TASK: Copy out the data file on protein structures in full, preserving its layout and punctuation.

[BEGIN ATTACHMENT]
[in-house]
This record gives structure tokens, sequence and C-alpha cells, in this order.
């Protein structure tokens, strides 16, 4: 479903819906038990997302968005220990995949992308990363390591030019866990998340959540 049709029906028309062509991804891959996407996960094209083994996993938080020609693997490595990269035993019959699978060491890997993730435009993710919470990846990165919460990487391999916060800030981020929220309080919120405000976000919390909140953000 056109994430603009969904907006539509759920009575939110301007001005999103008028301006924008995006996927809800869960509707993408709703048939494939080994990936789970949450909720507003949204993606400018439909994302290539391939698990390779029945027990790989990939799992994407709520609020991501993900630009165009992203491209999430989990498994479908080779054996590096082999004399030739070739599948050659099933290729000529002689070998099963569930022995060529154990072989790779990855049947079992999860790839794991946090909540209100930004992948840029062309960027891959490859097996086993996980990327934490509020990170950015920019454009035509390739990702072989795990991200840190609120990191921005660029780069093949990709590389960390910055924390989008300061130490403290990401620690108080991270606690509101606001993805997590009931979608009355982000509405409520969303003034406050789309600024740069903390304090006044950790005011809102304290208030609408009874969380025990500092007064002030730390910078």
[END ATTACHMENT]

[in-house]
This record gives structure tokens, sequence and C-alpha cells, in this order.
């Protein structure tokens, strides 16, 4: 479903819906038990997302968005220990995949992308990363390591030019866990998340959540 049709029906028309062509991804891959996407996960094209083994996993938080020609693997490595990269035993019959699978060491890997993730435009993710919470990846990165919460990487391999916060800030981020929220309080919120405000976000919390909140953000 056109994430603009969904907006539509759920009575939110301007001005999103008028301006924008995006996927809800869960509707993408709703048939494939080994990936789970949450909720507003949204993606400018439909994302290539391939698990390779029945027990790989990939799992994407709520609020991501993900630009165009992203491209999430989990498994479908080779054996590096082999004399030739070739599948050659099933290729000529002689070998099963569930022995060529154990072989790779990855049947079992999860790839794991946090909540209100930004992948840029062309960027891959490859097996086993996980990327934490509020990170950015920019454009035509390739990702072989795990991200840190609120990191921005660029780069093949990709590389960390910055924390989008300061130490403290990401620690108080991270606690509101606001993805997590009931979608009355982000509405409520969303003034406050789309600024740069903390304090006044950790005011809102304290208030609408009874969380025990500092007064002030730390910078």